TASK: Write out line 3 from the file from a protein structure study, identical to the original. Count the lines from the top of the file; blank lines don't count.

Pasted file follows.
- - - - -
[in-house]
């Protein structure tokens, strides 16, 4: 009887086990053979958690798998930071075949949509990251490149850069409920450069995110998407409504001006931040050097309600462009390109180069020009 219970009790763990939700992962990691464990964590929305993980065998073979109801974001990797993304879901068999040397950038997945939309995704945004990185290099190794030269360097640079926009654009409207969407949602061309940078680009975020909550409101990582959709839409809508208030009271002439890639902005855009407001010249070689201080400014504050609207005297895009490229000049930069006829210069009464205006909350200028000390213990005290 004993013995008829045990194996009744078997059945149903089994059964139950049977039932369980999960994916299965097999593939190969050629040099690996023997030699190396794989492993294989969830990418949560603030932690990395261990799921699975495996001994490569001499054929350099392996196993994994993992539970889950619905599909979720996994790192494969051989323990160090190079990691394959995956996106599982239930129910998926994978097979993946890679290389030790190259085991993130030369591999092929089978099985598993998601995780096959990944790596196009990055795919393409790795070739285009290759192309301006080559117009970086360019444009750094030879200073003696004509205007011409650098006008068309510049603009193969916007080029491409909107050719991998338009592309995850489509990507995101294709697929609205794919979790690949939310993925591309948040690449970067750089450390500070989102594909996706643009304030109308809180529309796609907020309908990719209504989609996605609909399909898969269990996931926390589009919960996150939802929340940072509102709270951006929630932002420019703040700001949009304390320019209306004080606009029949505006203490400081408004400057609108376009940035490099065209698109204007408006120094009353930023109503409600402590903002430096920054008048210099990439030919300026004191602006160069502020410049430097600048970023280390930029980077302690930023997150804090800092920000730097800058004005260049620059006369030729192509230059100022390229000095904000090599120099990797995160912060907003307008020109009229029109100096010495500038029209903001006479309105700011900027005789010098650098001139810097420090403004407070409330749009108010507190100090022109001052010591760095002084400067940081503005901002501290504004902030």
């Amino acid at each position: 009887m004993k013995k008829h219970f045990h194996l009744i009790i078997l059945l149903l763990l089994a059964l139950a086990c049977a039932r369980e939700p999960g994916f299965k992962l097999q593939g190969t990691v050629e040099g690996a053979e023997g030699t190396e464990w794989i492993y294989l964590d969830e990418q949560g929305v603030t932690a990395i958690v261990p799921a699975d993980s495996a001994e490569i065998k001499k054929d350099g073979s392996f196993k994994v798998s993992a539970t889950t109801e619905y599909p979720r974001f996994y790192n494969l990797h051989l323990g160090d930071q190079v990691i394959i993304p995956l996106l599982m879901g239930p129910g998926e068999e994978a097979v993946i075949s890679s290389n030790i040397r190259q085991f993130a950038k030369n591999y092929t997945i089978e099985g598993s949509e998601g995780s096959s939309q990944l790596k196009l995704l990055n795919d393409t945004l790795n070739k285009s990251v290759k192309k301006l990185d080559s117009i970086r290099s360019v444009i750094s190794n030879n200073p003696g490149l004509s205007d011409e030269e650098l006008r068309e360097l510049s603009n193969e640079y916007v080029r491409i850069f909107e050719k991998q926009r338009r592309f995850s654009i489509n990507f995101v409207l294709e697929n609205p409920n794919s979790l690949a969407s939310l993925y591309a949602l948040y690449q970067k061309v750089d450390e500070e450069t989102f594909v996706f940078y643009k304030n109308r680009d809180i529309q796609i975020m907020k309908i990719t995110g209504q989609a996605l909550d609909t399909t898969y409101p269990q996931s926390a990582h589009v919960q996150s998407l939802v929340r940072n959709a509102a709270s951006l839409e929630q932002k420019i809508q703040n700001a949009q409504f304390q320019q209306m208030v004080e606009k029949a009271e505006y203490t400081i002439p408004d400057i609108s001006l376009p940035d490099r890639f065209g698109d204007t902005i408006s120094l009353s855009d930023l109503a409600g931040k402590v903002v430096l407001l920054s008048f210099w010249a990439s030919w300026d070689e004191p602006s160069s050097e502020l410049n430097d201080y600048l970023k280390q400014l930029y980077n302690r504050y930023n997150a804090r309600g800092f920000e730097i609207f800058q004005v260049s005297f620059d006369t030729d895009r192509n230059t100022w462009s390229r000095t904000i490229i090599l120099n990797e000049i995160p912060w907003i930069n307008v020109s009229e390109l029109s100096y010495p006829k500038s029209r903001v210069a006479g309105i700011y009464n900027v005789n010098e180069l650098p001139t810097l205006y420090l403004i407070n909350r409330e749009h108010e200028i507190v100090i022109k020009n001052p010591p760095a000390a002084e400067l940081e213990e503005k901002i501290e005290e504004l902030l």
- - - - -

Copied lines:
């Amino acid at each position: 009887m004993k013995k008829h219970f045990h194996l009744i009790i078997l059945l149903l763990l089994a059964l139950a086990c049977a039932r369980e939700p999960g994916f299965k992962l097999q593939g190969t990691v050629e040099g690996a053979e023997g030699t190396e464990w794989i492993y294989l964590d969830e990418q949560g929305v603030t932690a990395i958690v261990p799921a699975d993980s495996a001994e490569i065998k001499k054929d350099g073979s392996f196993k994994v798998s993992a539970t889950t109801e619905y599909p979720r974001f996994y790192n494969l990797h051989l323990g160090d930071q190079v990691i394959i993304p995956l996106l599982m879901g239930p129910g998926e068999e994978a097979v993946i075949s890679s290389n030790i040397r190259q085991f993130a950038k030369n591999y092929t997945i089978e099985g598993s949509e998601g995780s096959s939309q990944l790596k196009l995704l990055n795919d393409t945004l790795n070739k285009s990251v290759k192309k301006l990185d080559s117009i970086r290099s360019v444009i750094s190794n030879n200073p003696g490149l004509s205007d011409e030269e650098l006008r068309e360097l510049s603009n193969e640079y916007v080029r491409i850069f909107e050719k991998q926009r338009r592309f995850s654009i489509n990507f995101v409207l294709e697929n609205p409920n794919s979790l690949a969407s939310l993925y591309a949602l948040y690449q970067k061309v750089d450390e500070e450069t989102f594909v996706f940078y643009k304030n109308r680009d809180i529309q796609i975020m907020k309908i990719t995110g209504q989609a996605l909550d609909t399909t898969y409101p269990q996931s926390a990582h589009v919960q996150s998407l939802v929340r940072n959709a509102a709270s951006l839409e929630q932002k420019i809508q703040n700001a949009q409504f304390q320019q209306m208030v004080e606009k029949a009271e505006y203490t400081i002439p408004d400057i609108s001006l376009p940035d490099r890639f065209g698109d204007t902005i408006s120094l009353s855009d930023l109503a409600g931040k402590v903002v430096l407001l920054s008048f210099w010249a990439s030919w300026d070689e004191p602006s160069s050097e502020l410049n430097d201080y600048l970023k280390q400014l930029y980077n302690r504050y930023n997150a804090r309600g800092f920000e730097i609207f800058q004005v260049s005297f620059d006369t030729d895009r192509n230059t100022w462009s390229r000095t904000i490229i090599l120099n990797e000049i995160p912060w907003i930069n307008v020109s009229e390109l029109s100096y010495p006829k500038s029209r903001v210069a006479g309105i700011y009464n900027v005789n010098e180069l650098p001139t810097l205006y420090l403004i407070n909350r409330e749009h108010e200028i507190v100090i022109k020009n001052p010591p760095a000390a002084e400067l940081e213990e503005k901002i501290e005290e504004l902030l």